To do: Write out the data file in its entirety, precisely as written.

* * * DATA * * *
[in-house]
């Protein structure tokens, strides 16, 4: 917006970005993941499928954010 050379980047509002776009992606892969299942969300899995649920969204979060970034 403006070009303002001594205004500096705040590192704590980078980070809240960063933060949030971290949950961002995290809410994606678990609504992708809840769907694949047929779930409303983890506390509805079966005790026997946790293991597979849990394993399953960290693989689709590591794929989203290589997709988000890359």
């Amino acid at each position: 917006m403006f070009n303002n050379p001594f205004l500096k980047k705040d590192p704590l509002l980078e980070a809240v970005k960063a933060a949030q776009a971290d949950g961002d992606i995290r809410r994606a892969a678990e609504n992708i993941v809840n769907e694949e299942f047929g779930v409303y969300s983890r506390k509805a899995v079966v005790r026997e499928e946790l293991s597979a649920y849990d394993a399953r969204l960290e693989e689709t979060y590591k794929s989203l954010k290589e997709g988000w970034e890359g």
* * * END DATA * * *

[in-house]
């Protein structure tokens, strides 16, 4: 917006970005993941499928954010 050379980047509002776009992606892969299942969300899995649920969204979060970034 403006070009303002001594205004500096705040590192704590980078980070809240960063933060949030971290949950961002995290809410994606678990609504992708809840769907694949047929779930409303983890506390509805079966005790026997946790293991597979849990394993399953960290693989689709590591794929989203290589997709988000890359």
């Amino acid at each position: 917006m403006f070009n303002n050379p001594f205004l500096k980047k705040d590192p704590l509002l980078e980070a809240v970005k960063a933060a949030q776009a971290d949950g961002d992606i995290r809410r994606a892969a678990e609504n992708i993941v809840n769907e694949e299942f047929g779930v409303y969300s983890r506390k509805a899995v079966v005790r026997e499928e946790l293991s597979a649920y849990d394993a399953r969204l960290e693989e689709t979060y590591k794929s989203l954010k290589e997709g988000w970034e890359g």